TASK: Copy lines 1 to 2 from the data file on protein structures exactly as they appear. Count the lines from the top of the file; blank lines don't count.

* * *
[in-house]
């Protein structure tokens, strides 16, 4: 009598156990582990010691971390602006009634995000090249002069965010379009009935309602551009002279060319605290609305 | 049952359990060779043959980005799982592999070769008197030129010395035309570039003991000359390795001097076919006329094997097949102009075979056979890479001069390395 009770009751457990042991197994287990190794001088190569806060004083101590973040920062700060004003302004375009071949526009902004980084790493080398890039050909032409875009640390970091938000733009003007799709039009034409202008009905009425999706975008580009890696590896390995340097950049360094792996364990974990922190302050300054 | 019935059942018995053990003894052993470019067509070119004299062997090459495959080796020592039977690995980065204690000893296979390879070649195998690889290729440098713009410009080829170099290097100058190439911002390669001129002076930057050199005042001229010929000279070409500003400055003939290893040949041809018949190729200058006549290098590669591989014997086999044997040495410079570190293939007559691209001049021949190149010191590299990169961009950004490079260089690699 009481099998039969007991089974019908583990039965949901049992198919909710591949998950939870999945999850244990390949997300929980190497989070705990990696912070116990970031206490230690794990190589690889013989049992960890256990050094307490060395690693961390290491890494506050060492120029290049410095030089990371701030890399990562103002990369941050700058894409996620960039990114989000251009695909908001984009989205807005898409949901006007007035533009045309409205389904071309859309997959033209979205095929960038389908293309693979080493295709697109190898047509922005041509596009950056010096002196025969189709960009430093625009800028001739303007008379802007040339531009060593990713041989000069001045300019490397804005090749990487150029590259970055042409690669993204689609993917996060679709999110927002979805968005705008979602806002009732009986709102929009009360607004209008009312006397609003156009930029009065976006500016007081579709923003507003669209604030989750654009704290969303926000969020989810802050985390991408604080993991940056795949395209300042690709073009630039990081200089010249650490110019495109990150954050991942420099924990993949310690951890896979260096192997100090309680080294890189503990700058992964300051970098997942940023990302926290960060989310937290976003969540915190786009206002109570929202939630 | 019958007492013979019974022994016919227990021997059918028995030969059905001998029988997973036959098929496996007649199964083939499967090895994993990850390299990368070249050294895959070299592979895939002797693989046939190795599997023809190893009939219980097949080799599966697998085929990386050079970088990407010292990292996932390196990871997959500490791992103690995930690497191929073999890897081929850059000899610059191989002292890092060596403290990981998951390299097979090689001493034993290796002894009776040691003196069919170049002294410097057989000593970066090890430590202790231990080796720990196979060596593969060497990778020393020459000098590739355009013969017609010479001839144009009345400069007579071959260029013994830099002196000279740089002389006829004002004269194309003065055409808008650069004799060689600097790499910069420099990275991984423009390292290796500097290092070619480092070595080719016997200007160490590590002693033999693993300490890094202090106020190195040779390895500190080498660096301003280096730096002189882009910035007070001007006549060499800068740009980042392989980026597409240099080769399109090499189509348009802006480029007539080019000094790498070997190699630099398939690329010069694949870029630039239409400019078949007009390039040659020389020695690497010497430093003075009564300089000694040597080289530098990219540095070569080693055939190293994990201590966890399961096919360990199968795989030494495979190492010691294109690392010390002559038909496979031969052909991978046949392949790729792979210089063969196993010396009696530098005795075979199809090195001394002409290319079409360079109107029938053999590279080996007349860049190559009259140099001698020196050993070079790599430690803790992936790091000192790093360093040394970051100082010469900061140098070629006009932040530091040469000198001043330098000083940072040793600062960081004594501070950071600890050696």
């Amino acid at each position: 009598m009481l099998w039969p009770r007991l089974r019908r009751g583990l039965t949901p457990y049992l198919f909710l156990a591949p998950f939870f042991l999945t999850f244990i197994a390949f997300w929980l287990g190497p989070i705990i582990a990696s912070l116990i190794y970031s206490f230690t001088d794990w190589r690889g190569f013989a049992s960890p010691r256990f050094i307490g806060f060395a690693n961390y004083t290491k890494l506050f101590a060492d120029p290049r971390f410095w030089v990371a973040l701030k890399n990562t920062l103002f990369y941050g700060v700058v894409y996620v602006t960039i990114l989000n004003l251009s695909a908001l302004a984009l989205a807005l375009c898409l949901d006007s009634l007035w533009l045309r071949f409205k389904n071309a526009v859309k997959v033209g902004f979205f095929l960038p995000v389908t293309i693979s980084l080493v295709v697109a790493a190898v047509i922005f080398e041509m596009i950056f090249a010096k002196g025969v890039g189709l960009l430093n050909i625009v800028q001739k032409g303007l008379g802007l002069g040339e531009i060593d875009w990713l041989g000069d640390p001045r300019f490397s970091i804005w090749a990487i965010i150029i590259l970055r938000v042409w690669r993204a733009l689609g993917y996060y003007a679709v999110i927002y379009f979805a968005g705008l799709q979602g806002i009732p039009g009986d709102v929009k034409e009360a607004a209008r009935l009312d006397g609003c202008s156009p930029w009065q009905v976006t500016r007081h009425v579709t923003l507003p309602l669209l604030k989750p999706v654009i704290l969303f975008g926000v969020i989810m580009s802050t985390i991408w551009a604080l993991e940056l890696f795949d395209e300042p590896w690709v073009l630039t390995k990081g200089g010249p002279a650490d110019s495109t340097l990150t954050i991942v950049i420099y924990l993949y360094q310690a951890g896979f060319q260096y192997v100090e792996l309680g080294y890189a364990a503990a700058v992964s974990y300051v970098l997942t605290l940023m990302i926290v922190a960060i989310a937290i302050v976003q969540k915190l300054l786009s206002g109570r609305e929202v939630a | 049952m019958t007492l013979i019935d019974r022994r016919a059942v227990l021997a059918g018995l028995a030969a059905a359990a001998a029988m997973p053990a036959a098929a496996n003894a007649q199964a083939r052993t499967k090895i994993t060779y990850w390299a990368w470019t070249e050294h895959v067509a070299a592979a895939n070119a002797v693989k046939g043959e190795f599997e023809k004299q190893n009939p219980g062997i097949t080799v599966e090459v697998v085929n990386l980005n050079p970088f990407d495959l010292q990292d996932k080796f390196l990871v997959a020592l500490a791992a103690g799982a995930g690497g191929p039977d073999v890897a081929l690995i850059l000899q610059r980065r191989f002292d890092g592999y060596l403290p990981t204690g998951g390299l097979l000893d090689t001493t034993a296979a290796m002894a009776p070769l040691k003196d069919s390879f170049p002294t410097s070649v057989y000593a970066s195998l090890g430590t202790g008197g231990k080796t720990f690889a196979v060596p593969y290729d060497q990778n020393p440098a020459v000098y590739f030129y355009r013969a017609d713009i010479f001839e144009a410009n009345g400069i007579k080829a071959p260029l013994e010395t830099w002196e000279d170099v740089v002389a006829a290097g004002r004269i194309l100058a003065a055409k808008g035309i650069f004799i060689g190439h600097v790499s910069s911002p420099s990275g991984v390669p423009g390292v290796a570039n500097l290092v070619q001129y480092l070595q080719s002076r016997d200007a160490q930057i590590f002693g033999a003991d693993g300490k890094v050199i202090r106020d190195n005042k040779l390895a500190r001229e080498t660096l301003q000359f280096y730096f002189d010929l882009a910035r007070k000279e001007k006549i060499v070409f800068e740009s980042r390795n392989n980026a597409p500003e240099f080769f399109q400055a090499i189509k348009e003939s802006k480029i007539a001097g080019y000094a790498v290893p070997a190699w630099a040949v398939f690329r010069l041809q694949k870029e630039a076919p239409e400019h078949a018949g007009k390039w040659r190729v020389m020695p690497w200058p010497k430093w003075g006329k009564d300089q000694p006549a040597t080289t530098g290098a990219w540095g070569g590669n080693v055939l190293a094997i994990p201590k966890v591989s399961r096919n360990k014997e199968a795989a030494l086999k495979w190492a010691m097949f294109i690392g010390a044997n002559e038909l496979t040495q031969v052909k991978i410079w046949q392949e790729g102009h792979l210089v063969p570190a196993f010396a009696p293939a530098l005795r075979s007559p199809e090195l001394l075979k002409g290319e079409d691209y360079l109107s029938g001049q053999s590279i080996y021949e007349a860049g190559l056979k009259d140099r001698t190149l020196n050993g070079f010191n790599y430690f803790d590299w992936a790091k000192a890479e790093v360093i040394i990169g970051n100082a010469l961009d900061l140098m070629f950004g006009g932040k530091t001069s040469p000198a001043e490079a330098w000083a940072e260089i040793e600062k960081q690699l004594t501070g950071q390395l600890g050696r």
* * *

[in-house]
């Protein structure tokens, strides 16, 4: 009598156990582990010691971390602006009634995000090249002069965010379009009935309602551009002279060319605290609305 | 049952359990060779043959980005799982592999070769008197030129010395035309570039003991000359390795001097076919006329094997097949102009075979056979890479001069390395 009770009751457990042991197994287990190794001088190569806060004083101590973040920062700060004003302004375009071949526009902004980084790493080398890039050909032409875009640390970091938000733009003007799709039009034409202008009905009425999706975008580009890696590896390995340097950049360094792996364990974990922190302050300054 | 019935059942018995053990003894052993470019067509070119004299062997090459495959080796020592039977690995980065204690000893296979390879070649195998690889290729440098713009410009080829170099290097100058190439911002390669001129002076930057050199005042001229010929000279070409500003400055003939290893040949041809018949190729200058006549290098590669591989014997086999044997040495410079570190293939007559691209001049021949190149010191590299990169961009950004490079260089690699 009481099998039969007991089974019908583990039965949901049992198919909710591949998950939870999945999850244990390949997300929980190497989070705990990696912070116990970031206490230690794990190589690889013989049992960890256990050094307490060395690693961390290491890494506050060492120029290049410095030089990371701030890399990562103002990369941050700058894409996620960039990114989000251009695909908001984009989205807005898409949901006007007035533009045309409205389904071309859309997959033209979205095929960038389908293309693979080493295709697109190898047509922005041509596009950056010096002196025969189709960009430093625009800028001739303007008379802007040339531009060593990713041989000069001045300019490397804005090749990487150029590259970055042409690669993204689609993917996060679709999110927002979805968005705008979602806002009732009986709102929009009360607004209008009312006397609003156009930029009065976006500016007081579709923003507003669209604030989750654009704290969303926000969020989810802050985390991408604080993991940056795949395209300042690709073009630039990081200089010249650490110019495109990150954050991942420099924990993949310690951890896979260096192997100090309680080294890189503990700058992964300051970098997942940023990302926290960060989310937290976003969540915190786009206002109570929202939630 | 019958007492013979019974022994016919227990021997059918028995030969059905001998029988997973036959098929496996007649199964083939499967090895994993990850390299990368070249050294895959070299592979895939002797693989046939190795599997023809190893009939219980097949080799599966697998085929990386050079970088990407010292990292996932390196990871997959500490791992103690995930690497191929073999890897081929850059000899610059191989002292890092060596403290990981998951390299097979090689001493034993290796002894009776040691003196069919170049002294410097057989000593970066090890430590202790231990080796720990196979060596593969060497990778020393020459000098590739355009013969017609010479001839144009009345400069007579071959260029013994830099002196000279740089002389006829004002004269194309003065055409808008650069004799060689600097790499910069420099990275991984423009390292290796500097290092070619480092070595080719016997200007160490590590002693033999693993300490890094202090106020190195040779390895500190080498660096301003280096730096002189882009910035007070001007006549060499800068740009980042392989980026597409240099080769399109090499189509348009802006480029007539080019000094790498070997190699630099398939690329010069694949870029630039239409400019078949007009390039040659020389020695690497010497430093003075009564300089000694040597080289530098990219540095070569080693055939190293994990201590966890399961096919360990199968795989030494495979190492010691294109690392010390002559038909496979031969052909991978046949392949790729792979210089063969196993010396009696530098005795075979199809090195001394002409290319079409360079109107029938053999590279080996007349860049190559009259140099001698020196050993070079790599430690803790992936790091000192790093360093040394970051100082010469900061140098070629006009932040530091040469000198001043330098000083940072040793600062960081004594501070950071600890050696």